Picture a mid-century home in old East Memphis. The décor is minimal, functional, and nice. The modern elements call no attention to their modernity, and what remains is old and built to endure. A decorator might say the place needs some pepper: a mixologist's splash of timeless fabu. But I'm no decorator, and none of this would have crossed my mind or made this feature if this were a potluck supper for ordinary Republican fuddy-duddies. Yes, I've brought damaging stereotypes to the table when I should have brought chicken, squash casserole, or booze. This is a gathering of Memphis' Log Cabin Republicans, and in case you haven't heard, they're mostly gay.
The LCR represents a minority inside a minority. As Andrew Stricklin, president of the Memphis chapter, says, "When you're both gay and a Republican, it's like you have to come out of the closet twice."
In the nondescript kitchen of this ordinary house, appetizers are being consumed, and Stricklin takes a good-natured joshing about his modest contribution to the potluck. He's driven down from Jonesboro, Arkansas, where he lives and works, with an industrial-size can of beans.
"My family owns a restaurant," he explains, taking all the genial jabs in stride. He insists his dish, once de-canned, will be perfectly edible.
Stricklin says he's been a Republican his entire life, though he comes from a long line of Southern Democrats. "When I told my parents, they just looked at me and said, 'Son, we thought we'd raised you better than that,'" he says.
"You get politics in your blood, and you can't get it out," Stricklin says. There's an uncomfortable irony in the metaphor, but hopefully it will pass.
LCR claims thousands of members nationally, but they've chosen not to endorse President George W. Bush for reelection in 2004. It's the first time since the organization was founded in 1978 that they've officially withheld support from a Republican presidential candidate. The decision not to endorse was multifaceted, but it hinged on the president's continued support for a Federal Marriage Amendment.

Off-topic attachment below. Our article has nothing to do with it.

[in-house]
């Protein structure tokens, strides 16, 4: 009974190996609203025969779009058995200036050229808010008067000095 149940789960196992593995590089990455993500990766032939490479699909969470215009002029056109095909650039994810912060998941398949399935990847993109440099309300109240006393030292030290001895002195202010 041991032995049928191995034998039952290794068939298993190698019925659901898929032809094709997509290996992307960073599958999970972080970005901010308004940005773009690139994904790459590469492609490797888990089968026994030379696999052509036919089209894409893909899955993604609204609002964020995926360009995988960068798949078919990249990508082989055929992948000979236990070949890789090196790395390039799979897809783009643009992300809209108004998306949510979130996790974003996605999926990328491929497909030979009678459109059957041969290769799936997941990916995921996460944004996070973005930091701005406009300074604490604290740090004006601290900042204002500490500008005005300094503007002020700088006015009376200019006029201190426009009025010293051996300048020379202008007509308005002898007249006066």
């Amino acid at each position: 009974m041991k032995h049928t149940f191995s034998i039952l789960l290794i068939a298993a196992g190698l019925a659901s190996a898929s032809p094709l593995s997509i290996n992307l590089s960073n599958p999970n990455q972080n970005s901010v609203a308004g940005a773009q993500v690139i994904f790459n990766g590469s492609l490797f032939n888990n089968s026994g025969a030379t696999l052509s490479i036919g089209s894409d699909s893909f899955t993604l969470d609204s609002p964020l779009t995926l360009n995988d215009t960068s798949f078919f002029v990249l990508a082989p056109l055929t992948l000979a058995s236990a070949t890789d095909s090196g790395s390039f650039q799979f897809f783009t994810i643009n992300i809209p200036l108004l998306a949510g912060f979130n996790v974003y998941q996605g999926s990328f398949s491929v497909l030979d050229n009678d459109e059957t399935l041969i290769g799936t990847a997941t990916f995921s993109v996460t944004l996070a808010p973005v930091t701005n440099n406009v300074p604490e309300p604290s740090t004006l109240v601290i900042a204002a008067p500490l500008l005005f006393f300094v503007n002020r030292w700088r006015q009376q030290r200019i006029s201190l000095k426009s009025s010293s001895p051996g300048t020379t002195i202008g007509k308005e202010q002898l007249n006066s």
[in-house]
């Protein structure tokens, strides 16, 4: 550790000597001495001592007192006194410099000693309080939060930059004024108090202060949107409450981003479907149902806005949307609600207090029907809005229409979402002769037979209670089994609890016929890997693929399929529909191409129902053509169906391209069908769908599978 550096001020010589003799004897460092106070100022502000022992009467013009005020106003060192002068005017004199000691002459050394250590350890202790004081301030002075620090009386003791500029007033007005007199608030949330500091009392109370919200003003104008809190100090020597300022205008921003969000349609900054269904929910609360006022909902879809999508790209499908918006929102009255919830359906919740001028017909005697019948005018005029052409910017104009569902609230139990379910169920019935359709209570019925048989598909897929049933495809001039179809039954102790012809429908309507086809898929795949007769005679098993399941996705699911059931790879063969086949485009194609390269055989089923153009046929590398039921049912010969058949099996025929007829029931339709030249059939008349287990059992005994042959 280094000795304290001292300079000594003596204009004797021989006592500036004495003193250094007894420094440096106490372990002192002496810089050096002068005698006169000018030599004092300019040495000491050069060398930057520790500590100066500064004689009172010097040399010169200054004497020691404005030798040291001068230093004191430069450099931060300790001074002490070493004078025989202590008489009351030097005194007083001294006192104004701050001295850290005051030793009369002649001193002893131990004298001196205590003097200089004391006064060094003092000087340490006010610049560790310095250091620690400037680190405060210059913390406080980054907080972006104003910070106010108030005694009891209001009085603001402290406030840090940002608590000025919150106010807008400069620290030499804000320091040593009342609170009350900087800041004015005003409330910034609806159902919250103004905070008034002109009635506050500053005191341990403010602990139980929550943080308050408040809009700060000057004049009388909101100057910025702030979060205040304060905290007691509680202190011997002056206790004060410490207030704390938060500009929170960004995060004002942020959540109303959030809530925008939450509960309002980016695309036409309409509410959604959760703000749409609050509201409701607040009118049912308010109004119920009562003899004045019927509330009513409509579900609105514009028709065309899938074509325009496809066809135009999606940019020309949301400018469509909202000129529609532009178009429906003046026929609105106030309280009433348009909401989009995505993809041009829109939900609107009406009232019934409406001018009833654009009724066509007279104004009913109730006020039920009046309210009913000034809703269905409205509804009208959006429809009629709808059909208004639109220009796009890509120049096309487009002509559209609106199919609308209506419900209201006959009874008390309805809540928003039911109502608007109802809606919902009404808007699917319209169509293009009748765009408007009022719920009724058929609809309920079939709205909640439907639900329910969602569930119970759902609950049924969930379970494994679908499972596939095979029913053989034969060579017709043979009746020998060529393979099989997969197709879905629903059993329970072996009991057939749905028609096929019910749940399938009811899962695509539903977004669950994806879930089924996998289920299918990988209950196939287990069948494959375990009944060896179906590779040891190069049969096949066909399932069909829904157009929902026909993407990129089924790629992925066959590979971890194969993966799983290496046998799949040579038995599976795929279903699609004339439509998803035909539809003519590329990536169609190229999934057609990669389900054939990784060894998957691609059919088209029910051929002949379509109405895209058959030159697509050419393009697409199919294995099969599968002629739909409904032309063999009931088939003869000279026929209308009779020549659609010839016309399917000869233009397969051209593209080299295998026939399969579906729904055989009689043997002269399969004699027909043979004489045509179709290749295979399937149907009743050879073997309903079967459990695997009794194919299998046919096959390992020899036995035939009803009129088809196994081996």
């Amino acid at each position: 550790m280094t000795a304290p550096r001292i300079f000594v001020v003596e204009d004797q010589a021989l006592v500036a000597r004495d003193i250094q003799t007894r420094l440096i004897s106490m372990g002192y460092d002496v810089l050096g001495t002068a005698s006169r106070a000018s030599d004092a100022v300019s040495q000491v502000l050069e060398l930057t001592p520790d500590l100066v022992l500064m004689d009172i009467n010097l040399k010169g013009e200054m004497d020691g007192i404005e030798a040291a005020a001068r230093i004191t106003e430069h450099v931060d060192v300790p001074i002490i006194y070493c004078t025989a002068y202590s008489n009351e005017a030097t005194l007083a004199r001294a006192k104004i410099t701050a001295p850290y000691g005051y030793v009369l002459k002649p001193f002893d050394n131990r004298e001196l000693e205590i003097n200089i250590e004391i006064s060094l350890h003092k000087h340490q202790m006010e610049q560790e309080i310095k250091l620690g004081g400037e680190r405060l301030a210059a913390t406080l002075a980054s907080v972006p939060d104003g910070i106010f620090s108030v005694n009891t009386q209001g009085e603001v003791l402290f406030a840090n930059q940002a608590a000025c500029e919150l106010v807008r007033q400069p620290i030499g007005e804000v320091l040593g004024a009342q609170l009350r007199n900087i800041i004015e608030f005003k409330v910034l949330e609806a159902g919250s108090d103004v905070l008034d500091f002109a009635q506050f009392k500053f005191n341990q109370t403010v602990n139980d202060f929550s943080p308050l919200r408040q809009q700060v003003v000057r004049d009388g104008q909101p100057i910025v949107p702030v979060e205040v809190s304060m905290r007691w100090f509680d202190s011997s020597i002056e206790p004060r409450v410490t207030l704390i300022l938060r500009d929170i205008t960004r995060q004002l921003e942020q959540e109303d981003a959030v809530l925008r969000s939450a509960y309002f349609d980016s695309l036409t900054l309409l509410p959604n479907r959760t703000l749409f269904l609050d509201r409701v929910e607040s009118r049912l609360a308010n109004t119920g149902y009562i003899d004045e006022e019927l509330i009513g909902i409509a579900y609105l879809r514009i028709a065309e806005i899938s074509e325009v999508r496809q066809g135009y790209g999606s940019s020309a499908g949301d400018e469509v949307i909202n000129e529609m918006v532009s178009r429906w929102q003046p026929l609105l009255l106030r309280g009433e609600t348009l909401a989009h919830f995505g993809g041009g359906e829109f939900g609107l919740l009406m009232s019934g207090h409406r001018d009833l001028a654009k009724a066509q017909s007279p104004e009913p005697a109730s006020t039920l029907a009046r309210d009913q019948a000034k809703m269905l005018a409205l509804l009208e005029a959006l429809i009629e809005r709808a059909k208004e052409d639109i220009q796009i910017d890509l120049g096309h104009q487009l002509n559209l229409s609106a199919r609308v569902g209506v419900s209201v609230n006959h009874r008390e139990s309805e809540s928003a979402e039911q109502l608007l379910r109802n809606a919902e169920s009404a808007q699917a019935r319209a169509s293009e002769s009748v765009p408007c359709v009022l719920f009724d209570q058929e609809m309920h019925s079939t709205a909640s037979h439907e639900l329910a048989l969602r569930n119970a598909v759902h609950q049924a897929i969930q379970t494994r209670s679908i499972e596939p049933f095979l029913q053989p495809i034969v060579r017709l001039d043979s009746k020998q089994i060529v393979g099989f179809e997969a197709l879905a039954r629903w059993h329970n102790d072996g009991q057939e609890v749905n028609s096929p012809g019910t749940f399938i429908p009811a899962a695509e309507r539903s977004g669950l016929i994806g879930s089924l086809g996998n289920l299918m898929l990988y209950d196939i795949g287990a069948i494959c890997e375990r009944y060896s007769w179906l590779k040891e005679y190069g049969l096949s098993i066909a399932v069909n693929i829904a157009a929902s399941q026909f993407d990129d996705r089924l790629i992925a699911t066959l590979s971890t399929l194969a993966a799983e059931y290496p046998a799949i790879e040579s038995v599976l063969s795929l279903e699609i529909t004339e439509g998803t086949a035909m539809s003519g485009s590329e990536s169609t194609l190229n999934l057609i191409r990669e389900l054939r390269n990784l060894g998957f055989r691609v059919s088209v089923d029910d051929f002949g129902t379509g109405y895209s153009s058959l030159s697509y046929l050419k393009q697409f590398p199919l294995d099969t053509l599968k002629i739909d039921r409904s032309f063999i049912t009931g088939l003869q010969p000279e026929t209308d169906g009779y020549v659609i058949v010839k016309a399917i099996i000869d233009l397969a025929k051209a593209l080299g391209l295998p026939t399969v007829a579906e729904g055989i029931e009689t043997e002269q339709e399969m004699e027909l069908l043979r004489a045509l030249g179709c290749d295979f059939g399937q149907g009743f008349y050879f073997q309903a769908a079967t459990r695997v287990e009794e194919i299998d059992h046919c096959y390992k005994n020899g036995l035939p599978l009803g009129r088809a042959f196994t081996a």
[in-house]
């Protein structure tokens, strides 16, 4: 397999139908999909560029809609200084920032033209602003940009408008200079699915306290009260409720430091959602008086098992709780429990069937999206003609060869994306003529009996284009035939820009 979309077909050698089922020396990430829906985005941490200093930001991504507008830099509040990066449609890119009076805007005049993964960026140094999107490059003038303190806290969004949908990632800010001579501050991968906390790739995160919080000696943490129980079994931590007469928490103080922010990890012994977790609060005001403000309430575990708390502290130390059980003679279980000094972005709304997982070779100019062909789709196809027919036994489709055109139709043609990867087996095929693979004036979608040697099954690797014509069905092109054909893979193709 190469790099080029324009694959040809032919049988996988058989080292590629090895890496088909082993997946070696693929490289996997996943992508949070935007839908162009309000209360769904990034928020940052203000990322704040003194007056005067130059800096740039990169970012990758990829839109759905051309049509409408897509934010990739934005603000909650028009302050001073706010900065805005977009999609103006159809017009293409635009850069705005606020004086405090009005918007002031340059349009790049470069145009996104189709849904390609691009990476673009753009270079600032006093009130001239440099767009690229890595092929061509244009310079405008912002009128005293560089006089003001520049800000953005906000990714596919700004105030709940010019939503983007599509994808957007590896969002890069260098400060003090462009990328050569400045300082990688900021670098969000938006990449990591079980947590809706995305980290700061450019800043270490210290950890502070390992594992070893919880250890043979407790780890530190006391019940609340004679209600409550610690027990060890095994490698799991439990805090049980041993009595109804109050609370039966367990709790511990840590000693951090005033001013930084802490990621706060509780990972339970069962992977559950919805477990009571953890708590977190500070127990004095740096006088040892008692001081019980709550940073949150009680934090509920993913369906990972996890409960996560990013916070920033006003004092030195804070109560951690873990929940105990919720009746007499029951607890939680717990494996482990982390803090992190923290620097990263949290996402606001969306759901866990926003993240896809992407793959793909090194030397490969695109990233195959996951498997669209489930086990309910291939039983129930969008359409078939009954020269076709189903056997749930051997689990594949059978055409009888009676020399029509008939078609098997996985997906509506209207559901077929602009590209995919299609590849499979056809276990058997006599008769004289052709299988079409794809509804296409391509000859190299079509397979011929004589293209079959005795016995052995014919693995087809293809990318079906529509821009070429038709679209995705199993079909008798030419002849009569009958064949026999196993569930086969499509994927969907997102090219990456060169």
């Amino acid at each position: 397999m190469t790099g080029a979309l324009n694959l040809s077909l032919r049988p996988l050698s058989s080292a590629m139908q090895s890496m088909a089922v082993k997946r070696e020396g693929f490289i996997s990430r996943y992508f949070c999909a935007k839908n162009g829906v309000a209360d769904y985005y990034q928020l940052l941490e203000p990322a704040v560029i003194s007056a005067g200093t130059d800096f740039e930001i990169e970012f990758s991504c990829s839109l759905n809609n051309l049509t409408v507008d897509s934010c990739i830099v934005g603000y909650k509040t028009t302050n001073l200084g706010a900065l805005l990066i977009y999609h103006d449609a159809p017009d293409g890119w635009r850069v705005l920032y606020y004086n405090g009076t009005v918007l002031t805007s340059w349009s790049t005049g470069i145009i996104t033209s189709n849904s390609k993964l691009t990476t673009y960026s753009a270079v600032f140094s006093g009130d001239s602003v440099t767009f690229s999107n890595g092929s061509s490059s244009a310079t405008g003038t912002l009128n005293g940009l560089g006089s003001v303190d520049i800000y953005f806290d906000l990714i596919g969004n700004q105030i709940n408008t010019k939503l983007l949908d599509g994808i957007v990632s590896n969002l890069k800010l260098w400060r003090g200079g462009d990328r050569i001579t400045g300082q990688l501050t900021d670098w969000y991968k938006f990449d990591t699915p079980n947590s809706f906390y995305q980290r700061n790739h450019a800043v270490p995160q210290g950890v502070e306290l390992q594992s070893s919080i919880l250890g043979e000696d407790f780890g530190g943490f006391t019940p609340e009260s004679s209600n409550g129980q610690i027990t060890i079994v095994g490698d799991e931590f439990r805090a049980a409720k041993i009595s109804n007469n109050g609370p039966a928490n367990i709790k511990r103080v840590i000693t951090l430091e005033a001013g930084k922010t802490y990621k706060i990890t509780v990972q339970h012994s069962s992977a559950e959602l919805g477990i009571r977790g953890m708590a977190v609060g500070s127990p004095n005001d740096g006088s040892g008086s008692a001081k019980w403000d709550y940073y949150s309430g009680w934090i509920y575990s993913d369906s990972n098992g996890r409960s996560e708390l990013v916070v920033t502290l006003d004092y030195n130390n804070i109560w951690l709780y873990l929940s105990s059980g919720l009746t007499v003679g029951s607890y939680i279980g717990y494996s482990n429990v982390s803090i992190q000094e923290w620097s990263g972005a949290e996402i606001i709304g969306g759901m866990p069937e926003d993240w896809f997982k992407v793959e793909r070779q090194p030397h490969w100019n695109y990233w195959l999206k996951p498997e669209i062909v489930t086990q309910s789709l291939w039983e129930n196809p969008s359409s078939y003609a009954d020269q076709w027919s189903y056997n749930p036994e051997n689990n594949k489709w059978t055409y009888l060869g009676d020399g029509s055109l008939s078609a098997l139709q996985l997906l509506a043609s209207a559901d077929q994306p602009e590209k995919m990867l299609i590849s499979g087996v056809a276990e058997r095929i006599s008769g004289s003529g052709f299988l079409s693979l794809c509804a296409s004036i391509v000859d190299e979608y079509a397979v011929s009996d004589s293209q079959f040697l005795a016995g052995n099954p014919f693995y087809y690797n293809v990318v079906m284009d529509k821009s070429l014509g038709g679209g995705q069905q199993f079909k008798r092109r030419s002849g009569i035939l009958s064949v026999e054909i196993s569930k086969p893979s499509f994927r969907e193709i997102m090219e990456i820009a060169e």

"A couple spends a life together," Stricklin says. "They build a home together. They go through things together: good times, bad times, sickness.
"None of this is about redefining marriage," he continues. "It's about legal protection and making sure that gay couples have the same kind of protection under the law that straight couples have."
There are many elephants in this parlor. They swill cocktails and wonder if a cute-sounding first-timer from Jackson is going to make the shindig. Every face is an enigma.
Why, I wonder, would any self-respecting gay person affiliate him- or herself with a political party bent to the will of so many modern-day segregationists disguised as conservative Christians?
"There is a very strong majority within the Republican Party that, based upon their religious beliefs, think homosexuality is a sin. And yes, they do have a problem with the gay community," Stricklin says. "But there are others in the Republican community -- many others -- who are more moderate and more open-minded."
By light of day, the Republican Party is unwilling to let the LCR slip out of the closet long enough to make it an effective token. Few, if any, official GOP Web sites even link to the LCR. But Stricklin isn't discouraged.
"The way I see it, there are two options," he says. "I can do what I've been told I should do over and over again: I can give up my beliefs and become a Democrat. Or I can remain true to my full beliefs and stay right where I am. I can bring insight to people inside the Republican Party who have never met a gay person or who have but don't know it. I can leave the Republican Party. Or I can stick around and help educate people. I can help change the party.''
Stricklin says he's a Republican because he believes in individual rights but also in personal responsibility. He says he's a Republican because they stand for limited government "of the people, by the people, and for the people." He says he thinks the national board of LCR did the right thing when they chose not to endorse President Bush.
"There are a lot of beliefs that make up a person, just like a lot of people make up a country," he says.
Stricklin is chatty. He's relaxed. He likes talking politics, and in spite of the presidential election, he's fired up about his party. He is also fully aware that to others -- even to other Republicans -- his political affiliation might seem at odds with one of his basic human drives.
"There is no secret formula for making people accept who you are," Stricklin says. "We have to keep proving that we are loyal Republicans by continuing to support progressive Republican candidates. You have to understand. My beliefs -- what I hold true -- are best represented by the Republican Party." •